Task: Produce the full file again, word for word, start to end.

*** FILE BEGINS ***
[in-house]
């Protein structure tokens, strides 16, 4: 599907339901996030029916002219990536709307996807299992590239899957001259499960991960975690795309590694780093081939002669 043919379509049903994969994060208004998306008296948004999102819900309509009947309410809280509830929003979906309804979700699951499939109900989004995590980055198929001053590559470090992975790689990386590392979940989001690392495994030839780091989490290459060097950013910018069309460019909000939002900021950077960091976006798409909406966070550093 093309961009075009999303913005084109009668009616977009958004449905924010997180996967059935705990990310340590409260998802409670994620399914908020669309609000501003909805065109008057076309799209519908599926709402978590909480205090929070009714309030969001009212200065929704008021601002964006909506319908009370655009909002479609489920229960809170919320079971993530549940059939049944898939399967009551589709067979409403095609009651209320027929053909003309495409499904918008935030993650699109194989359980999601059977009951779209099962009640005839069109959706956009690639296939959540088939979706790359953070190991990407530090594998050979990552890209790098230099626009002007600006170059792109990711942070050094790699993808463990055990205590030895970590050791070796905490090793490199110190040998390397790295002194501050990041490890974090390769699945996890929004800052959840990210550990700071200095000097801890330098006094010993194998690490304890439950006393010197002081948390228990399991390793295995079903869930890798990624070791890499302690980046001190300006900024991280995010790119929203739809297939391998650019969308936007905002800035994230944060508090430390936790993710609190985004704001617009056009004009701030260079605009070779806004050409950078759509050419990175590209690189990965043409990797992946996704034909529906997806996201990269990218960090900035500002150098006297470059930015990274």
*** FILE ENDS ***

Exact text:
[in-house]
């Protein structure tokens, strides 16, 4: 599907339901996030029916002219990536709307996807299992590239899957001259499960991960975690795309590694780093081939002669 043919379509049903994969994060208004998306008296948004999102819900309509009947309410809280509830929003979906309804979700699951499939109900989004995590980055198929001053590559470090992975790689990386590392979940989001690392495994030839780091989490290459060097950013910018069309460019909000939002900021950077960091976006798409909406966070550093 093309961009075009999303913005084109009668009616977009958004449905924010997180996967059935705990990310340590409260998802409670994620399914908020669309609000501003909805065109008057076309799209519908599926709402978590909480205090929070009714309030969001009212200065929704008021601002964006909506319908009370655009909002479609489920229960809170919320079971993530549940059939049944898939399967009551589709067979409403095609009651209320027929053909003309495409499904918008935030993650699109194989359980999601059977009951779209099962009640005839069109959706956009690639296939959540088939979706790359953070190991990407530090594998050979990552890209790098230099626009002007600006170059792109990711942070050094790699993808463990055990205590030895970590050791070796905490090793490199110190040998390397790295002194501050990041490890974090390769699945996890929004800052959840990210550990700071200095000097801890330098006094010993194998690490304890439950006393010197002081948390228990399991390793295995079903869930890798990624070791890499302690980046001190300006900024991280995010790119929203739809297939391998650019969308936007905002800035994230944060508090430390936790993710609190985004704001617009056009004009701030260079605009070779806004050409950078759509050419990175590209690189990965043409990797992946996704034909529906997806996201990269990218960090900035500002150098006297470059930015990274």